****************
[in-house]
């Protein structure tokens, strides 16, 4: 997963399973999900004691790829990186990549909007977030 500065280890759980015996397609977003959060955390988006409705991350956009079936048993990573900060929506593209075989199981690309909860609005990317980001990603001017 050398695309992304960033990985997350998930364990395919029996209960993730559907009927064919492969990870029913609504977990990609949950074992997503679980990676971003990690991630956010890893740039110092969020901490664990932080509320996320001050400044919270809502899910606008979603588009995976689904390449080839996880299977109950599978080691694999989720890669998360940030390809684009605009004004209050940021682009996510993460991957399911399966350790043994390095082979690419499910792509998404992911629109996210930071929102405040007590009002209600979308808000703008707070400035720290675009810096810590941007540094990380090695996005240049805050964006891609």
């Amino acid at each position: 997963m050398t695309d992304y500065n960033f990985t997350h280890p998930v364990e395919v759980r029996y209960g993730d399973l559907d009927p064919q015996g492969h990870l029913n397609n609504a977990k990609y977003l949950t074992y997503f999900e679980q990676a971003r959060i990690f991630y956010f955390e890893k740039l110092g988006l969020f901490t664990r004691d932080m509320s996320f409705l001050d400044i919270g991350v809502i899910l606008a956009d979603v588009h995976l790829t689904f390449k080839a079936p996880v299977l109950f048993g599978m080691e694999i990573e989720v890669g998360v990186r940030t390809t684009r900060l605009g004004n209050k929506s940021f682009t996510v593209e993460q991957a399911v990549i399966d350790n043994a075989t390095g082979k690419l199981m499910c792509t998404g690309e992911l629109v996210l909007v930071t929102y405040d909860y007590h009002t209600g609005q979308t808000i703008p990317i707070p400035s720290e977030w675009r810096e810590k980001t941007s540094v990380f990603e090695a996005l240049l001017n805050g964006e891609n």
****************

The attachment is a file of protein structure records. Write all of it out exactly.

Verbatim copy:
[in-house]
């Protein structure tokens, strides 16, 4: 997963399973999900004691790829990186990549909007977030 500065280890759980015996397609977003959060955390988006409705991350956009079936048993990573900060929506593209075989199981690309909860609005990317980001990603001017 050398695309992304960033990985997350998930364990395919029996209960993730559907009927064919492969990870029913609504977990990609949950074992997503679980990676971003990690991630956010890893740039110092969020901490664990932080509320996320001050400044919270809502899910606008979603588009995976689904390449080839996880299977109950599978080691694999989720890669998360940030390809684009605009004004209050940021682009996510993460991957399911399966350790043994390095082979690419499910792509998404992911629109996210930071929102405040007590009002209600979308808000703008707070400035720290675009810096810590941007540094990380090695996005240049805050964006891609």
């Amino acid at each position: 997963m050398t695309d992304y500065n960033f990985t997350h280890p998930v364990e395919v759980r029996y209960g993730d399973l559907d009927p064919q015996g492969h990870l029913n397609n609504a977990k990609y977003l949950t074992y997503f999900e679980q990676a971003r959060i990690f991630y956010f955390e890893k740039l110092g988006l969020f901490t664990r004691d932080m509320s996320f409705l001050d400044i919270g991350v809502i899910l606008a956009d979603v588009h995976l790829t689904f390449k080839a079936p996880v299977l109950f048993g599978m080691e694999i990573e989720v890669g998360v990186r940030t390809t684009r900060l605009g004004n209050k929506s940021f682009t996510v593209e993460q991957a399911v990549i399966d350790n043994a075989t390095g082979k690419l199981m499910c792509t998404g690309e992911l629109v996210l909007v930071t929102y405040d909860y007590h009002t209600g609005q979308t808000i703008p990317i707070p400035s720290e977030w675009r810096e810590k980001t941007s540094v990380f990603e090695a996005l240049l001017n805050g964006e891609n």